- Nursing Workforce Diversity
$2.6 million in Recovery Act funds are provided for projects that increase nursing education opportunities for individuals from disadvantaged backgrounds (including racial and ethnic minorities underrepresented among registered nurses). Student scholarships or stipends, pre-entry preparation, and retention activities are part of the project. Preference is given to projects that benefit rural or underserved populations or help to meet public health nursing needs. For additional information, go to: http://bhpr.hrsa.gov/nursing/grantprograms.html
- Health Careers Opportunity Program
$2.5 million in Recovery Act funds are provided to schools and other health professions training programs to establish or expand programs that help individuals from disadvantaged backgrounds to enter and graduate from a health or allied health professions program. Projects address all of the following:
For additional information, go to: http://bhpr.hrsa.gov/grants/diversity/
- facilitation of entry into health professions training;
- counseling, mentoring, and other services;
- education and research training prior to enrollment in health professions training;
- financial aid information dissemination;
- exposure to primary health care at community-based providers; and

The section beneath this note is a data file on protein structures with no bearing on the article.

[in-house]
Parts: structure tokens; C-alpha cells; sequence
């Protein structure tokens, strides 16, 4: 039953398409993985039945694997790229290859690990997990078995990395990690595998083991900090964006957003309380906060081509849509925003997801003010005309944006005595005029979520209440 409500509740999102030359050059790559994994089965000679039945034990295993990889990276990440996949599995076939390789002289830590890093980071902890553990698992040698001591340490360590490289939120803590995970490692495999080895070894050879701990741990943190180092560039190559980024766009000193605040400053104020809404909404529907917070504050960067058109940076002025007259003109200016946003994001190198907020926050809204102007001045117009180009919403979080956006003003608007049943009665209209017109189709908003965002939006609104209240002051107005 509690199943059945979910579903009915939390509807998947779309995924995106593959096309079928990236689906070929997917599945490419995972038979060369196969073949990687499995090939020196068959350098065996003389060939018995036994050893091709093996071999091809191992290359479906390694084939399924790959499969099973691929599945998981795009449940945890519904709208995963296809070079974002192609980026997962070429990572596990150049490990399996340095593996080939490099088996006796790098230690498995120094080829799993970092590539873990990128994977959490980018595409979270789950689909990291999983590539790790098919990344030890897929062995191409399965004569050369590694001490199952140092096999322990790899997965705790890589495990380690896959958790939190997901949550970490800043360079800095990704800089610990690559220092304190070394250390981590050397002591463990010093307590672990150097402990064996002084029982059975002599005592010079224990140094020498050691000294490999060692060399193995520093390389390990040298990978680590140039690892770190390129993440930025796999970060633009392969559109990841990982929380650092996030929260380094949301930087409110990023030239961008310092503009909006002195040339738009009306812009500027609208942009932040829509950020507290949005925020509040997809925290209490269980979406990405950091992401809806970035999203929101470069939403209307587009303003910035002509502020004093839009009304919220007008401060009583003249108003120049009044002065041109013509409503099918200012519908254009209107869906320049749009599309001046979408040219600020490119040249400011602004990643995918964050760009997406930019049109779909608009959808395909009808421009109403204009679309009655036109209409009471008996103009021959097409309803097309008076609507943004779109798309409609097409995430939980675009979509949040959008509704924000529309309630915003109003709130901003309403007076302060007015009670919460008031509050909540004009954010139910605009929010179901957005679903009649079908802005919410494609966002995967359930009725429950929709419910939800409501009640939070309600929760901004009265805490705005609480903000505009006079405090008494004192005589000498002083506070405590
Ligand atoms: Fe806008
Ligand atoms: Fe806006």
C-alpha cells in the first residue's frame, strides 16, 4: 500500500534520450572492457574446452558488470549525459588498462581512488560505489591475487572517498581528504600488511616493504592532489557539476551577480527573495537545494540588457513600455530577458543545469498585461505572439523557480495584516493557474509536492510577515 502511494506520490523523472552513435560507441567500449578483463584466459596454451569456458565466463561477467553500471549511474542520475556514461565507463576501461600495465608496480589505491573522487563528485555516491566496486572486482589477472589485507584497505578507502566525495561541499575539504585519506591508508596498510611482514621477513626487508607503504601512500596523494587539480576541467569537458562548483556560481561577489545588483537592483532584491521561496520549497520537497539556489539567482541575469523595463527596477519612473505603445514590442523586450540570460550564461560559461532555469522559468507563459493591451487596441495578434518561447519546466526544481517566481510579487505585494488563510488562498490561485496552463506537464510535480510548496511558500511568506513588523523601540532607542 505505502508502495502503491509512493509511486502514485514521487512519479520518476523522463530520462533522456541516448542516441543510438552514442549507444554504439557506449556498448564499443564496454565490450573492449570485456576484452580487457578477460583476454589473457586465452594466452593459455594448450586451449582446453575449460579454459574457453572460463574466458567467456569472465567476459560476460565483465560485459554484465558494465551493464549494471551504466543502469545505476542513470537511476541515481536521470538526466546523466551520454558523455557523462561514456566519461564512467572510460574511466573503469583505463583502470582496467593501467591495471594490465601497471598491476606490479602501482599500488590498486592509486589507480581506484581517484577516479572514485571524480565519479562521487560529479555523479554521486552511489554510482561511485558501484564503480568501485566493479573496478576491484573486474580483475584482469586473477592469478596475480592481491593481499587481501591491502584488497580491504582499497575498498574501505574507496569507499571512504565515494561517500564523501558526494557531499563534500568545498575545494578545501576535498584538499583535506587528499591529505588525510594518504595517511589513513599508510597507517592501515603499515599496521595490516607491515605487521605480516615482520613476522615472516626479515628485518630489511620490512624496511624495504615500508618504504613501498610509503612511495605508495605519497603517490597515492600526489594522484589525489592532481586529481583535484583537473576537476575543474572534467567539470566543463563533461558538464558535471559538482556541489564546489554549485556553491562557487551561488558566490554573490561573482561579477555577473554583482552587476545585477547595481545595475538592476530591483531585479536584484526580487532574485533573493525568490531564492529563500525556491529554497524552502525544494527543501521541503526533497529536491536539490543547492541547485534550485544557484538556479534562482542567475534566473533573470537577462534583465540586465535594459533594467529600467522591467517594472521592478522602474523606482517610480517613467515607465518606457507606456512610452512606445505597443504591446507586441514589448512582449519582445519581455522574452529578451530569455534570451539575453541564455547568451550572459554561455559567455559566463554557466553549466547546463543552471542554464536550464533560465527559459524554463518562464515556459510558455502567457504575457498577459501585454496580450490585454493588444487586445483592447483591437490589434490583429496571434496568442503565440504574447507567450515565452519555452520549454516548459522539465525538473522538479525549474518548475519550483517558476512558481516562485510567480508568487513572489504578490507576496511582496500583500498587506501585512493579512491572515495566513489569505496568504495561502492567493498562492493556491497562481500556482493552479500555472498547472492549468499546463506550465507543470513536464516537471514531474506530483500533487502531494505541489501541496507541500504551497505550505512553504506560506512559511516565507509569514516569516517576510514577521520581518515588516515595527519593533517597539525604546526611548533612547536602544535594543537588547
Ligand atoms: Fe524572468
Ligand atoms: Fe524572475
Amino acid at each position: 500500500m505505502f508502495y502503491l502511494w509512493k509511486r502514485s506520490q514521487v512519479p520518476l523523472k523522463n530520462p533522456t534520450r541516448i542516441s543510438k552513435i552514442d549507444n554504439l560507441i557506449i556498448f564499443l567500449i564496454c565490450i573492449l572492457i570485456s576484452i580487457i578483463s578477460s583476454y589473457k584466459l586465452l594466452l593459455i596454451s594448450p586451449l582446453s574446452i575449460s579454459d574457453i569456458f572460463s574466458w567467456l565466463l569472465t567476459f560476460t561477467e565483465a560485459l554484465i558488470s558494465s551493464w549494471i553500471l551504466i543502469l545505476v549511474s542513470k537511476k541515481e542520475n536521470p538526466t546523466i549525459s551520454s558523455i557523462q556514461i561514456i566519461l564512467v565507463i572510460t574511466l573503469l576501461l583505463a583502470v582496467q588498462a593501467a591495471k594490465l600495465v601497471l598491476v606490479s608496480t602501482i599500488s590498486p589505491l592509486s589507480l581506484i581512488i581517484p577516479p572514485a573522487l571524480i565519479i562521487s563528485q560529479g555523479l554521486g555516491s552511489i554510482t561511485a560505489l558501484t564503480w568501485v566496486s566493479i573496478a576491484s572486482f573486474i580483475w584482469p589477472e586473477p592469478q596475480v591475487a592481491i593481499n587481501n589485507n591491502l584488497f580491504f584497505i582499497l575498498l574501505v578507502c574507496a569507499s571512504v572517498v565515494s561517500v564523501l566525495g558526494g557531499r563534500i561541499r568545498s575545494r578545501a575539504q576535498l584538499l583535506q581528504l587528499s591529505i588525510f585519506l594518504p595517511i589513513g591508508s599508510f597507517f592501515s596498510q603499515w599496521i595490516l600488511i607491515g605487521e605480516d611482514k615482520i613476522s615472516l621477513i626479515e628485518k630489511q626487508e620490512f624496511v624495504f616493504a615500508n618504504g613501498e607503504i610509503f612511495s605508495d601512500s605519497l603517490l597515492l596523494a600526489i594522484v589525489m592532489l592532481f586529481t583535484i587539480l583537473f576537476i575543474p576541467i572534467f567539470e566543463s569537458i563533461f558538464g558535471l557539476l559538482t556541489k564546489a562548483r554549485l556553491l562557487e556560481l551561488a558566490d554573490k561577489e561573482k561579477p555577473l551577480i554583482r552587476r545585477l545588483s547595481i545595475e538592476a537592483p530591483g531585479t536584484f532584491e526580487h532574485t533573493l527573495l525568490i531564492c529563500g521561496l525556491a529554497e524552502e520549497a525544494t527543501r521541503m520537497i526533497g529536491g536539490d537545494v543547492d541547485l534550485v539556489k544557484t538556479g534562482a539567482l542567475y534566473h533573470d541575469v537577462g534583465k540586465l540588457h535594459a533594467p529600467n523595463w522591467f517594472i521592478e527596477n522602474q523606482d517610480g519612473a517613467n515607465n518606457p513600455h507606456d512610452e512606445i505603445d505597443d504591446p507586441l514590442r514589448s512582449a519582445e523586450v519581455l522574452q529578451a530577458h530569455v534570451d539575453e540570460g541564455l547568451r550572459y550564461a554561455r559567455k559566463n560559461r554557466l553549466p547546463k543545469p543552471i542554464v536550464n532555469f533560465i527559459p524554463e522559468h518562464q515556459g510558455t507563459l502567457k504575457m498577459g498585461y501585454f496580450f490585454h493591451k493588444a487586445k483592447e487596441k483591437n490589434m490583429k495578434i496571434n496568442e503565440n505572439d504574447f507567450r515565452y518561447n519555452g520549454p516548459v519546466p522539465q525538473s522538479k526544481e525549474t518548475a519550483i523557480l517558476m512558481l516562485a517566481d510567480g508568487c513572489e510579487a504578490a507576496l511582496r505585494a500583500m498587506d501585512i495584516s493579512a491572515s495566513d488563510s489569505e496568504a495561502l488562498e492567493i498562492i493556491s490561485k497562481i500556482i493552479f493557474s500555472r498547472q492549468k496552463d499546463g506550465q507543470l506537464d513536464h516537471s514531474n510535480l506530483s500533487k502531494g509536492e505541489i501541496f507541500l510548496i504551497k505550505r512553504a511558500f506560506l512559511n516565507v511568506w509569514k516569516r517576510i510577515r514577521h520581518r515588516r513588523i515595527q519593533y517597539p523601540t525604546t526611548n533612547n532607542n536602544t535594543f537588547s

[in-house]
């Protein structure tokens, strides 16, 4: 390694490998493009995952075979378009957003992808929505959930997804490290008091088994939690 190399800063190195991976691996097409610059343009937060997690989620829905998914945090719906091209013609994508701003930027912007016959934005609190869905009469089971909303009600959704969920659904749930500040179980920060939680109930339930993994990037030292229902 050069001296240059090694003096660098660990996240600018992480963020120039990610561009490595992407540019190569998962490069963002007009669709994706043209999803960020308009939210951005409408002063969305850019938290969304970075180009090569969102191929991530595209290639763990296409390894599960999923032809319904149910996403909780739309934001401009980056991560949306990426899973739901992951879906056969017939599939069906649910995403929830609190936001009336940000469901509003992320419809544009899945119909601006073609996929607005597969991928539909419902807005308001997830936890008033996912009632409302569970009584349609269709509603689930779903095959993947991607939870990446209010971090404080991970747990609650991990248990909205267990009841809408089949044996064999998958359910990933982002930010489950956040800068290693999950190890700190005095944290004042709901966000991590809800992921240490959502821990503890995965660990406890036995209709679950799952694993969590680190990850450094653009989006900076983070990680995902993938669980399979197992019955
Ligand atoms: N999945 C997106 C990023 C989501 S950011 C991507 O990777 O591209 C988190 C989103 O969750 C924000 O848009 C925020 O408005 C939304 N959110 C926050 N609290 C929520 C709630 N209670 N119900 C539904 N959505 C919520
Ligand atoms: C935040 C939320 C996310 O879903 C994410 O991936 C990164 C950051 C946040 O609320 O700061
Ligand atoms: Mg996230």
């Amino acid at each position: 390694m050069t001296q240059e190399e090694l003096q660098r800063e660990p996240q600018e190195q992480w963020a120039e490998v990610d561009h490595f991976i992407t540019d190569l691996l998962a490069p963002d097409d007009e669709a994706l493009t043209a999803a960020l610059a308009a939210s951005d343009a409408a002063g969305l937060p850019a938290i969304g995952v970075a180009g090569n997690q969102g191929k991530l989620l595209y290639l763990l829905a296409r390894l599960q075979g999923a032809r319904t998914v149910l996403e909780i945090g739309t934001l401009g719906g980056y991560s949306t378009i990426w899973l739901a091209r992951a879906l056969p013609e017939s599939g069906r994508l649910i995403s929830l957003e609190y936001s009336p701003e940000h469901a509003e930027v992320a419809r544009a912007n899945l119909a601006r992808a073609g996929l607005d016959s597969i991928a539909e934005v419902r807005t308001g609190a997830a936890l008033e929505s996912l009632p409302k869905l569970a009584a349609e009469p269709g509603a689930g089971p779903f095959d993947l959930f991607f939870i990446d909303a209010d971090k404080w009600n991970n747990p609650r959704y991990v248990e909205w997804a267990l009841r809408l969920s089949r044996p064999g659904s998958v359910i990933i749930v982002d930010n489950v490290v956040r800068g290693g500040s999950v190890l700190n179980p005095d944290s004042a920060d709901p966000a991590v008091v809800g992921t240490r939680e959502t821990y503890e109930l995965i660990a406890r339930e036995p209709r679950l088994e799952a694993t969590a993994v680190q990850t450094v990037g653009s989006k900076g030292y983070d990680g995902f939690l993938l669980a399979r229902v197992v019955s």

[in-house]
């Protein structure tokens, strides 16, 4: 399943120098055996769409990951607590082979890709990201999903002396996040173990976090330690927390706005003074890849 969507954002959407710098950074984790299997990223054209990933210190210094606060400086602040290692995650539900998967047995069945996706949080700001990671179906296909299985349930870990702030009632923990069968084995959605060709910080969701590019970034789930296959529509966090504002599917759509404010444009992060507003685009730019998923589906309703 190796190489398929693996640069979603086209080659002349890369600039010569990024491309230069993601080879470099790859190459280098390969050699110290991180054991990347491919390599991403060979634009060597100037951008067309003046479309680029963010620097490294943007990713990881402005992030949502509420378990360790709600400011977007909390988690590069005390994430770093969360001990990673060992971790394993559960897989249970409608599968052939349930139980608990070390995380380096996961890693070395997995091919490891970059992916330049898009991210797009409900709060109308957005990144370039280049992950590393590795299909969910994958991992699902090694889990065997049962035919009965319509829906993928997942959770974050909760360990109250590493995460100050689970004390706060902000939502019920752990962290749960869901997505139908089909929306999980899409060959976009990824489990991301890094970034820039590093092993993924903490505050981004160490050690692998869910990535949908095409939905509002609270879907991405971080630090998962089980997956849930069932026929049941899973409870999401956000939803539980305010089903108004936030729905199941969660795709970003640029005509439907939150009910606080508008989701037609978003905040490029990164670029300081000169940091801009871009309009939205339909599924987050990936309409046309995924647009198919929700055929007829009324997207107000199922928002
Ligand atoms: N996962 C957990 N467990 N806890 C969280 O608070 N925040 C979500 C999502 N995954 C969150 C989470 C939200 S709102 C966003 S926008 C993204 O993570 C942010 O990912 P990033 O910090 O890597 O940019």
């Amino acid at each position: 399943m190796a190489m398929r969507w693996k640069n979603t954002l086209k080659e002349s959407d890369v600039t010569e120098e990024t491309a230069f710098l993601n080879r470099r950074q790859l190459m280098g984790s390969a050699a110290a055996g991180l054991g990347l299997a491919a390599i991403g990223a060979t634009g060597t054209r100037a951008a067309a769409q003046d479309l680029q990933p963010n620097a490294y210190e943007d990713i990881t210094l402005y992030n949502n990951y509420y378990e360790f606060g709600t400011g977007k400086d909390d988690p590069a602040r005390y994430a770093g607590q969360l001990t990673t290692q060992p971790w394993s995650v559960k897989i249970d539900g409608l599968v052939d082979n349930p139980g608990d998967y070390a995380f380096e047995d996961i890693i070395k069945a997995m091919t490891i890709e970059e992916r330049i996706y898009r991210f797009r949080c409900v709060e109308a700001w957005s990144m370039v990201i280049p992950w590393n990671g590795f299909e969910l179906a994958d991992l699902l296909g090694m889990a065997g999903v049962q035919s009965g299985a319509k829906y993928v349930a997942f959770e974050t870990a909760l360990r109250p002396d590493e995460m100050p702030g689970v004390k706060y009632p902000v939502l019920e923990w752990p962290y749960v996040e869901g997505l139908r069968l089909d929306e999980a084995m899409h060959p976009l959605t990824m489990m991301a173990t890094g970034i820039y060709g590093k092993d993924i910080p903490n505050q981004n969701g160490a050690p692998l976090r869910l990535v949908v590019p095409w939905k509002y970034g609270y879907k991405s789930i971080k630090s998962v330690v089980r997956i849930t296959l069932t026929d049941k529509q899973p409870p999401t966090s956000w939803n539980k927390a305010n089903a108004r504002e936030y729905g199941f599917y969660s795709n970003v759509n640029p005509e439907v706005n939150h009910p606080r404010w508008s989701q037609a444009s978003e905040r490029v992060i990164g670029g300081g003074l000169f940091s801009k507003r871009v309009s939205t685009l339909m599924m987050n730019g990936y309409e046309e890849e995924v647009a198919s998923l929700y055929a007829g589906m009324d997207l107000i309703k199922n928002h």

- expansion of the competitive applicant pool.
- Dental Public Health Residency Training
$810,925 in Recovery Act funds are provided for the planning, development, operation of, and participation (including financial assistance to residents) in approved residency programs in dental public health. For additional information, go to: http://bhpr.hrsa.gov/nursing/grantprograms.html
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Previously Announced Programs
- Nurse Education Loan Repayment Program (NELRP)
Recovery Act funding totals $8.1 million. Those funds, awarded competitively, will help 100 registered nurses pay their nursing education debts. The program repays 60 percent of the loan balance of registered nurses in exchange for two years of service at facilities with a critical shortage of nurses. (For a list of facilities employing the first 100 NELRP award winners from ARRA funds, go to http://newsroom.hrsa.gov/releases/2009/nelrprecips.htm) Participants may be eligible to work a third year and receive additional repayment assistance.
- Nurse Faculty Loan Program (NFLP)
Recovery Act funding totals $5.3 million. Those funds go to schools of nursing to support the training of 500 masters and doctoral nursing students who plan to become nurse faculty after completing their education. Following graduation, loan recipients may cancel up to 85 percent of the loan principal and interest in exchange for four years of service as a full-time nursing faculty at a school of nursing. (For a list of universities that received NFLP funds, go to http://newsroom.hrsa.gov/releases/2009/nflp_arra.htm)
- Faculty Loan Repayment Program
The Faculty Loan Repayment Program helps eligible health professions faculty from disadvantaged backgrounds to repay their student loans providing as much as $20,000 a year to eligible faculty members who apply to and are selected to receive funding from the program in return for a 2-year service commitment. Participants should also receive matching funds from their employing educational institution. In addition, Faculty Loan Repayment Program participants receive a tax liability benefit. For additional information, go to: http://www.hrsa.gov/loanscholarships/repayment/Faculty/index.html